Sunday, October 2, 2011

Piles of Sand

Am I doing any work or just exploring the city? What have I been up to in the lab?  I'm so glad you asked, and I have an answer for you this week.  Prepare yourself- this is a (lengthy) science update post!

I am now officially one month into my time here in Boston.  Besides adjusting to life as a grad. student, life in a new city, and my two classes for the semester (geochemistry and a mathematical modeling course), I have plenty of ambitious research goals for the semester.  In fact, I have at least four projects that I am supposed to be starting or working on at some point in the next couple months.  I have a feeling you'll hear about them over the coming months..or years.

But before I can produce large amounts of relevant data in the lab, I am currently in that joyous stage of being the newbie, the trainee, the person who has no idea how to do most of the routine procedures in my new lab and has to ask someone for help every time I come up against the next step.  Clearly there are some benefits to that situation (like being limited in what labs I have been trained in so therefore feeling no guilt at not spending every waking moment in the lab or the constant learning of new and exciting things) as well as drawbacks (like not being even remotely self-sufficient and making slow research progress).  I have been assured by my adviser that it could take me a good year to two years until I can confidently handle any and all of the research tasks expected of me- so I suppose I am doing well for a month in. It's all about perspective.

That being said, I am happy to share with you what I have accomplished this month in the lab.  Really, it all centers on making piles of sand.

Glen Clova, Scotland
The first of my four projects involves sand collected from a river flowing through Glen Clova, Scotland.  Glen Clova is a famous glacially-carved, U-shaped valley and is part of the type locality for the Barrovian metamorphic sequence.  I visited in June and collected the sample, along with my adviser and field assistant.  (If you missed my post on summer fieldwork and want to see more details on my trip to Scotland or pictures, check it out here.)  The current goal for the sample is to separate out the mineral garnet and attempt to establish an age for individual garnet grains.  This sample will be a part of the method development for my dissertation.  My overall PhD project is focused on developing a system for dating detrital (eroded and then redeposited elsewhere) garnets, which has essentially never been done and would open a whole new tool for geochronology.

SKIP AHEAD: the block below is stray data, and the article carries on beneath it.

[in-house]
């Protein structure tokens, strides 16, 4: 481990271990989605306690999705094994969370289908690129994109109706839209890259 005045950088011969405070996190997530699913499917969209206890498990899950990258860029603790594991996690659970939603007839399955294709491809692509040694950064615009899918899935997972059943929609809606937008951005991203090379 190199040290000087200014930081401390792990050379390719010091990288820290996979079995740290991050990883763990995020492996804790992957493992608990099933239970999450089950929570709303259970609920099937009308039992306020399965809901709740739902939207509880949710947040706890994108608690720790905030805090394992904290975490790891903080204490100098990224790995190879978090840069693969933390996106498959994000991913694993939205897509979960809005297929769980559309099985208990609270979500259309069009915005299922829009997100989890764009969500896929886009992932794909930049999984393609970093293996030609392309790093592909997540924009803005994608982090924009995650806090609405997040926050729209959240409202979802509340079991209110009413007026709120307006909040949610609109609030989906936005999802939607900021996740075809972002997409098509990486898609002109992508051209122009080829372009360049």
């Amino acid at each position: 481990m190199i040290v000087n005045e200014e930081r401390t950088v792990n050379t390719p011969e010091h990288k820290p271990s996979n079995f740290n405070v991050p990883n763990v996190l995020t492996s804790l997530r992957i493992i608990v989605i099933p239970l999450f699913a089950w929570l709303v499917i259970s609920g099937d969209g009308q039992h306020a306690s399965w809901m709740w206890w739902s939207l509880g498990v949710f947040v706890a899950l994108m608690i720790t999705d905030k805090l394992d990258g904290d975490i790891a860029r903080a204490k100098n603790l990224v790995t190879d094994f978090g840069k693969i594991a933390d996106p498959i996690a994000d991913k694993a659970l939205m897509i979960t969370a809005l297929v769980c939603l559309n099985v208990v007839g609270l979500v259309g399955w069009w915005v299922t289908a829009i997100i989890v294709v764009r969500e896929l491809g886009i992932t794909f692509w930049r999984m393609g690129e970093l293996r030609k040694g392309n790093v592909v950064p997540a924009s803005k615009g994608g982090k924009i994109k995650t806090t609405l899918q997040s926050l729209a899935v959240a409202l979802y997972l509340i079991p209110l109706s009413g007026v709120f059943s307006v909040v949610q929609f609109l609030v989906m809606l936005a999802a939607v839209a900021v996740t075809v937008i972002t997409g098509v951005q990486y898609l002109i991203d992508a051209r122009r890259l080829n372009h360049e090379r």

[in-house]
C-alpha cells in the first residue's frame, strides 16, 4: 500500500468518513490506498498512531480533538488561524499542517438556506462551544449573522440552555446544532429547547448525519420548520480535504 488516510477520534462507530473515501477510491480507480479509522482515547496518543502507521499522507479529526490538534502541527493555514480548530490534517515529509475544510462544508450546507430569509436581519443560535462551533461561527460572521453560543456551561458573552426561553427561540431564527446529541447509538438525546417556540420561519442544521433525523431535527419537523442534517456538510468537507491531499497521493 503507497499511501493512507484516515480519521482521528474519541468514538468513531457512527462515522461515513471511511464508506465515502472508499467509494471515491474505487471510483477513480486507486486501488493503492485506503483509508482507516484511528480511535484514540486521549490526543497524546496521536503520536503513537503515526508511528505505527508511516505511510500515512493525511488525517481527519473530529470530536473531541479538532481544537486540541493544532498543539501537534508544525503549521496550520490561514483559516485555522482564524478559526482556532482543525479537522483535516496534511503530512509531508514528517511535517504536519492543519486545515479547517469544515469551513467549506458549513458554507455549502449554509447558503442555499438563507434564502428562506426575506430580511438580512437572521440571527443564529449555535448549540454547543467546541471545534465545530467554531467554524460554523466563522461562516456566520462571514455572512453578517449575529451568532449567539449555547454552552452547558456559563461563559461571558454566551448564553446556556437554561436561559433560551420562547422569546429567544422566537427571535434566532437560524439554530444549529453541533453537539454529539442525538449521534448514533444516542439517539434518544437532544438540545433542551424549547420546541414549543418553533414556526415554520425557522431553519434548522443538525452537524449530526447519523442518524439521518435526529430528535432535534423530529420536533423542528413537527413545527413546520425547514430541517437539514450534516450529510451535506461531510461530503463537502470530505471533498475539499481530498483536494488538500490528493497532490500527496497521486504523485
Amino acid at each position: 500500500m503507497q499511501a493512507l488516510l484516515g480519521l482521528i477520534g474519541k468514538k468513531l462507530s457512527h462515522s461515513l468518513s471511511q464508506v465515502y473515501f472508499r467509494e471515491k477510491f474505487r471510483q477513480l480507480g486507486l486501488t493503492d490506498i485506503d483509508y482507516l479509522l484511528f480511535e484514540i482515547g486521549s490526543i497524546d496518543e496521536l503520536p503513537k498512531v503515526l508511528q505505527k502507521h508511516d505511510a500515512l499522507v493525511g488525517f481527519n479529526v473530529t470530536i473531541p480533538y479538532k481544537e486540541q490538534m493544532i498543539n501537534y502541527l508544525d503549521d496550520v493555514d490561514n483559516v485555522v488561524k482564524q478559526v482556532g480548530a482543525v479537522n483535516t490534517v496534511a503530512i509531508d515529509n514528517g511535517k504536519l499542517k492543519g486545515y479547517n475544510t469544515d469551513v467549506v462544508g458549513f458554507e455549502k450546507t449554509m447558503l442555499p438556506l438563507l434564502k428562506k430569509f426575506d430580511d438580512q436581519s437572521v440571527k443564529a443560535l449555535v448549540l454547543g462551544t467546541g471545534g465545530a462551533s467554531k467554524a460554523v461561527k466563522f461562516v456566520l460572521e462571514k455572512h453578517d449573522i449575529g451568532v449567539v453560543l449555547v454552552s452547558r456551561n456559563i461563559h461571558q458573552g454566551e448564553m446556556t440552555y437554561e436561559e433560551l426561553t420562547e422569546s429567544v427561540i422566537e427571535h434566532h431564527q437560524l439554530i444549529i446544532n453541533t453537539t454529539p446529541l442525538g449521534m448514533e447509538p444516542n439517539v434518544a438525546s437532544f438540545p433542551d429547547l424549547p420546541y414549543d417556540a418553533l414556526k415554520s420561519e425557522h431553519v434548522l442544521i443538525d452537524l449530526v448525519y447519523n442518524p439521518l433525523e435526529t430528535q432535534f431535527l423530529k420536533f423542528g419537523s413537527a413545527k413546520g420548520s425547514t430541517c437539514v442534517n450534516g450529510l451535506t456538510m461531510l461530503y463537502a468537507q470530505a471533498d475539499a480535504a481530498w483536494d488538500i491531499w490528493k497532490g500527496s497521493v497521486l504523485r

The first step is taking my bucket of sand and separating out the grains of garnet from the overwhelming amounts of quartz, feldspar, and other minerals present.  While you could theoretically just sit there with tweezers and hunt through the bucket, that would be terrible and not very efficient.  Therefore, we can use properties of the minerals to separate them into different "piles."  Many geologists (and most prospectors) have gone through a similar series of steps as a part of the basic sample preparation that is my current lab activity.

The first step is to send the sand through sieves with different size mesh screens.  This divides the grains into piles with similar grain sizes.  This is important not only for later mineral separation steps, but allows me to gain an idea of the grain size distribution for garnet in this sample.  Since I am developing a new method that uses a single grain of garnet at a time, I would ideally like to find the largest grains that exist to start with, before working down to smaller grains.  Also, since my samples have much larger grains than what my lab is used to working with (finely crushed "pure" garnets), I got to determine that we need some sieves with larger mesh sizes and order them.  Thus, my first contribution to making my lab more versatile! Hooray!